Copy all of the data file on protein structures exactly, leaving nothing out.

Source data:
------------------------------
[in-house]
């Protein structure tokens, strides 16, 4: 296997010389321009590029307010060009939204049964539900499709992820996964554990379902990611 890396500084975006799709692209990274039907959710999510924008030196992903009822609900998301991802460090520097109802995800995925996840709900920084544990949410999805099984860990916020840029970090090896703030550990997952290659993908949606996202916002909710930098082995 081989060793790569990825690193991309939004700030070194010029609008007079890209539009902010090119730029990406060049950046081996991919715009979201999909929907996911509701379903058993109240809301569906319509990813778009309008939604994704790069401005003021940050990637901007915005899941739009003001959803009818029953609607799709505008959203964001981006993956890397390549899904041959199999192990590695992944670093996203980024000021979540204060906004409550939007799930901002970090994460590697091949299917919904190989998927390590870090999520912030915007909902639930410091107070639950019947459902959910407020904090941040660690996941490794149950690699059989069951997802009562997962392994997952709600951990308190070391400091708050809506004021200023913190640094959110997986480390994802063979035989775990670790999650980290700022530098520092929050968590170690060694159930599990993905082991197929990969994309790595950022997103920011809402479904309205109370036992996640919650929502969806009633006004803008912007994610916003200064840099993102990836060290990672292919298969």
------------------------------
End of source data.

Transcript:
[in-house]
């Protein structure tokens, strides 16, 4: 296997010389321009590029307010060009939204049964539900499709992820996964554990379902990611 890396500084975006799709692209990274039907959710999510924008030196992903009822609900998301991802460090520097109802995800995925996840709900920084544990949410999805099984860990916020840029970090090896703030550990997952290659993908949606996202916002909710930098082995 081989060793790569990825690193991309939004700030070194010029609008007079890209539009902010090119730029990406060049950046081996991919715009979201999909929907996911509701379903058993109240809301569906319509990813778009309008939604994704790069401005003021940050990637901007915005899941739009003001959803009818029953609607799709505008959203964001981006993956890397390549899904041959199999192990590695992944670093996203980024000021979540204060906004409550939007799930901002970090994460590697091949299917919904190989998927390590870090999520912030915007909902639930410091107070639950019947459902959910407020904090941040660690996941490794149950690699059989069951997802009562997962392994997952709600951990308190070391400091708050809506004021200023913190640094959110997986480390994802063979035989775990670790999650980290700022530098520092929050968590170690060694159930599990993905082991197929990969994309790595950022997103920011809402479904309205109370036992996640919650929502969806009633006004803008912007994610916003200064840099993102990836060290990672292919298969």